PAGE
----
Crown’s suitability questioned
Crown Resorts may be in breach of its casino license after failing to inform the authorities of its sale of shares to Macau-based Melco International, according to a New South Wales inquiry.
James Packer and Melco International chair Lawrence Ho will be called to give evidence
The inquiry, led by the NSW Independent Liquor and Gaming Authority, kicked off on Tuesday. It will determine whether the two entities are suitable to hold the license at Barangaroo in Sydney, which was granted in 2014, reports The Guardian.
Crown’s business mogul James Packer and Melco International chair Lawrence Ho will be called to give evidence.
The inquiry was prompted last year following reports that Melco was planning to purchase 19.9 per cent of Crown from Packer’s CPH Holdings. There were also a number of allegations of money laundering and the involvement of organized crime.
Interests of Stanley Ho
The counsel assisting the inquiry, Adam Bell SC, reportedly said in his opening remarks that Crown failed to alert the casino authority about the CPH-Melco deal. With no time to determine the suitability of the new shareholder, it subsequently questioned Crown’s suitability.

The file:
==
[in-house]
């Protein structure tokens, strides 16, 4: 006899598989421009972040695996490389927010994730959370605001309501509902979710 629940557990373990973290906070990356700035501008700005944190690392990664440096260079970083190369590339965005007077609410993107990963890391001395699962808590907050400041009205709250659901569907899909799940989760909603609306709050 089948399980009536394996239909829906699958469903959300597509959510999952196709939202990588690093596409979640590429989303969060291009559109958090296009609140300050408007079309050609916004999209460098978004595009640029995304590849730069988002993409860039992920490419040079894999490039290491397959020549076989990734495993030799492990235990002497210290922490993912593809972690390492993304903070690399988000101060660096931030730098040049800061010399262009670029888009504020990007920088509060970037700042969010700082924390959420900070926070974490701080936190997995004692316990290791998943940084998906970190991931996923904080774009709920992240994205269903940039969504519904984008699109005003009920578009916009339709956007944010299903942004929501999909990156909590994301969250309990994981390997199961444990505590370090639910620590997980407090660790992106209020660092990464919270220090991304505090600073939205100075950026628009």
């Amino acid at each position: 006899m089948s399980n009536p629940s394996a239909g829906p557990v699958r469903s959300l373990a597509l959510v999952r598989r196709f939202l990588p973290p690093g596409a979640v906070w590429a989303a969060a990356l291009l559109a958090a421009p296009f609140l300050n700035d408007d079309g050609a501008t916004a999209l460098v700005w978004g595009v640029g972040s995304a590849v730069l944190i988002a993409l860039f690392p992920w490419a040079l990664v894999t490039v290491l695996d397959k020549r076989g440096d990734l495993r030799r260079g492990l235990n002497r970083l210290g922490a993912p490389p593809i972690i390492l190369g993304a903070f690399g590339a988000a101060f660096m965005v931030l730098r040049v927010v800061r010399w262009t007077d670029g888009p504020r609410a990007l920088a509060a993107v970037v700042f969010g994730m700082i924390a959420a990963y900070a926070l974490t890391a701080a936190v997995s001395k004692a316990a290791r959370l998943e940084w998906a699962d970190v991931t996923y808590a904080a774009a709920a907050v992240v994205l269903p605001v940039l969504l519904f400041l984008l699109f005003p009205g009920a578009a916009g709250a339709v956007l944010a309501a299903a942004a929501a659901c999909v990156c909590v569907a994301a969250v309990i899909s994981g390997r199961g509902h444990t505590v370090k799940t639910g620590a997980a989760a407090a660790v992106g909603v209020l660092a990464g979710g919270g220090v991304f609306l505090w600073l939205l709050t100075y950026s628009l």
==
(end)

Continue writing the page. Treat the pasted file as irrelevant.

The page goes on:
Lawrence Ho’s father is Stanley Ho, whose STDM group controlled the gaming industry in Macau until 2000. Bell noted that casino regulators in New Jersey had linked Stanley to organized crime and triads.
The inclusion of special conditions prior to the granting of the Sydney Bangaroo license prevented Stanley and his 59 companies from being linked as “close associates” of the casino. At the time, Lawrence was deemed a suitable person to be connected with Crown Resorts.
However, Bell and fellow associate Naomi Sharp SC are questioning the limits of that investigation. They maintain a more detailed probe into the Melco group and Stanley Ho is necessary.
Hearings in the pipeline
Former supreme court judge Patricia Bergin SC held an opening hearing yesterday, with the inquiry expected to resume on February 24. The investigation will look into the vulnerability of casinos, particularly in relation to money laundering and organized crime.
A second set of hearings scheduled for March will review the sale agreement with Melco and question the possibility of a casino license breach.
Additional hearings on the allegations made against Crown Resorts for money laundering and organized crime involvement are also set to take place.